“I love going home every few months,” I said. “I love hearing advice from people who’ve attained wisdom through considerable experience, instead of from people who pretend to have gained a lifetime of it in only 20 years.”
The man in the US Airways seat 9B squinted at me. He had only been telling me how difficult it was raising his two young daughters! But anonymous conversations with plane passengers sharpen my honesty, and this late-night flight from New York to my home in Ohio was no exception.
I may not have known why those words had come out of my mouth, but God was working in my heart that night. The sermon I heard in New York before that flight was about discipleship, as was the sermon I heard in Cincinnati the day after the flight. In Cincinnati, my pastor defined discipleship as a love of God that surpasses all other things and propels you into relationships with people “ahead and behind.” He explained that we should have someone ahead of us with wisdom and experience surpassing our own. Then as we gain this wisdom, we need to pass it on to someone behind us. I treasure the counsel of my peers, but I have been living with people my own age for nearly two years of my life. I crave counsel and wisdom from people who have struggled with man and God and became stronger for it– specifically people who were in the throes of this struggle before my life began.
I was at Starbucks the other day with my friend Sarah Hicks when I explained to her my thoughts on discipleship, and she surprised me by explaining her own mentor experience. “I had a mentor my senior year of high school,” she told me. “Having someone speak into my life who had walked with God for 40-plus years through some really difficult times kept me grounded. Seeing her passionate love and undying faith in God made me want to love God better.” The wisdom Sarah has gained from this relationship is admirable, and I respect Sarah for her choice to find someone to share that wisdom with. A mentor personally invested in her spiritual life, and she wants to give the same experience to a younger believer.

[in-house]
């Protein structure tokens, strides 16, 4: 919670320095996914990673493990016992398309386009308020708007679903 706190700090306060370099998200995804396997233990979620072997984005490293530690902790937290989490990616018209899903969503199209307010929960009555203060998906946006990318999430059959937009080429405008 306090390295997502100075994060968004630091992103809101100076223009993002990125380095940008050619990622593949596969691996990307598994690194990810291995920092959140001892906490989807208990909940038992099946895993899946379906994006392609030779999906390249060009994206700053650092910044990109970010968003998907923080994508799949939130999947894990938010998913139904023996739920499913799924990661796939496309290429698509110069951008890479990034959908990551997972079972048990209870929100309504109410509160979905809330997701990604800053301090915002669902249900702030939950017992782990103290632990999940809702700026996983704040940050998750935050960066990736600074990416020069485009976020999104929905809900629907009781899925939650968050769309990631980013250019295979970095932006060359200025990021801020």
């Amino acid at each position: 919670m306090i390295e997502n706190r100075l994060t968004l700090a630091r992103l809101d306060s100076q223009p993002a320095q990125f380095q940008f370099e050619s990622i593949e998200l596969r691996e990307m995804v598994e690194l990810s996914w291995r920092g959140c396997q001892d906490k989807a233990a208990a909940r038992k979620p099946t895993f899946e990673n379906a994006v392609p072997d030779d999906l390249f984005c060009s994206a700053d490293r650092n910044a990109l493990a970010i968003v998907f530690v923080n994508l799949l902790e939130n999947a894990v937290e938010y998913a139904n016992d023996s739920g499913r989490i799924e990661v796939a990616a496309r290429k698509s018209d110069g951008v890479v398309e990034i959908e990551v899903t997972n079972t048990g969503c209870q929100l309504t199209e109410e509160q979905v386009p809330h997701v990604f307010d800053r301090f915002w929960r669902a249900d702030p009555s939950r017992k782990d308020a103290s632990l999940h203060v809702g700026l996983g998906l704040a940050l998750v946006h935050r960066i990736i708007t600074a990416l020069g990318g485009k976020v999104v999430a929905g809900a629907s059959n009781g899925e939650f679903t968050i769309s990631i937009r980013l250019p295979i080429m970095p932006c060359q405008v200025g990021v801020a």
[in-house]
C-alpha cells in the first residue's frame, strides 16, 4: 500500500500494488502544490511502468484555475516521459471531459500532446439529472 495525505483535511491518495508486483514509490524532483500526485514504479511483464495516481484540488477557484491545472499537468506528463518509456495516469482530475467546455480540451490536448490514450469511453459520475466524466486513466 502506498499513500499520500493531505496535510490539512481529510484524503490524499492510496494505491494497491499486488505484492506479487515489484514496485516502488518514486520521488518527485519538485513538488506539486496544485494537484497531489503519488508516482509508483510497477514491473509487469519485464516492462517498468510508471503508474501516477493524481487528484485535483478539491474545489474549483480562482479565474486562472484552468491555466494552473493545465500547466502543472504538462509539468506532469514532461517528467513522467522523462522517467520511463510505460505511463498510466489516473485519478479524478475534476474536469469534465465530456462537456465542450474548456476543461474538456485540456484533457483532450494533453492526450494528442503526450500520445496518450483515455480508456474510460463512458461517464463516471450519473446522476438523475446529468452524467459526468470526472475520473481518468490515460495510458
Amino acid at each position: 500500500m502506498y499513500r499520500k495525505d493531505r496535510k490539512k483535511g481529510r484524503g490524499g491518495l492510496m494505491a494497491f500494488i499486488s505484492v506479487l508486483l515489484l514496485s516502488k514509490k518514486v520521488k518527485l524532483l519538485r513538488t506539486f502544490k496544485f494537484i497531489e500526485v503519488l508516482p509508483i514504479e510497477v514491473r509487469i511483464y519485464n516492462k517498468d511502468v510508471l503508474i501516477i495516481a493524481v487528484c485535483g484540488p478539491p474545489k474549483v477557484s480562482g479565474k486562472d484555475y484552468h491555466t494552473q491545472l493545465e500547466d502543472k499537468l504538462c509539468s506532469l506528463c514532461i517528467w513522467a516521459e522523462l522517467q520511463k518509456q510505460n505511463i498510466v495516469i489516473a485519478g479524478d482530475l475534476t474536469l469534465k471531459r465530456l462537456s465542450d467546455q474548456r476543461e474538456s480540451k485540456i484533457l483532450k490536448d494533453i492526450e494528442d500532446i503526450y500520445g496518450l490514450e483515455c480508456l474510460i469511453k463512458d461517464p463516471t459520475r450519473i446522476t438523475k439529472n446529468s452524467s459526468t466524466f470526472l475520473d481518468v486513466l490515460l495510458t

As important as mentorship is, it is just one part of discipleship. After all, discipleship is a word we use not to describe our relationship to other humans, but to describe our relationship with God. We seek out worthwhile relationships for the sake of knowing God. My New York pastor explained discipleship as an “incomparable love” of God so strong that it makes our love of anything else pale in comparison, even to the point of seeming like hatred (Luke 14:26). As students in a city that worships anything but God, we need all the wisdom we can get. It’s easy to think we have all the answers at this point in our lives, but we can’t gain wisdom without humility. Whether we are humbled before a mentor or not, we must be first and foremost humbled before God. Have someone ahead of you and someone behind you, and love God with a love so vibrant that anything finite or temporal seems black and white.
“If you seek [wisdom] like silver and search for it as for hidden treasures … Then you will understand righteousness and justice and equity, every good path; for wisdom will come into your heart, and knowledge will be pleasant to your soul; discretion will watch over you, understanding will guard you.” –Proverbs 2: 4, 9-11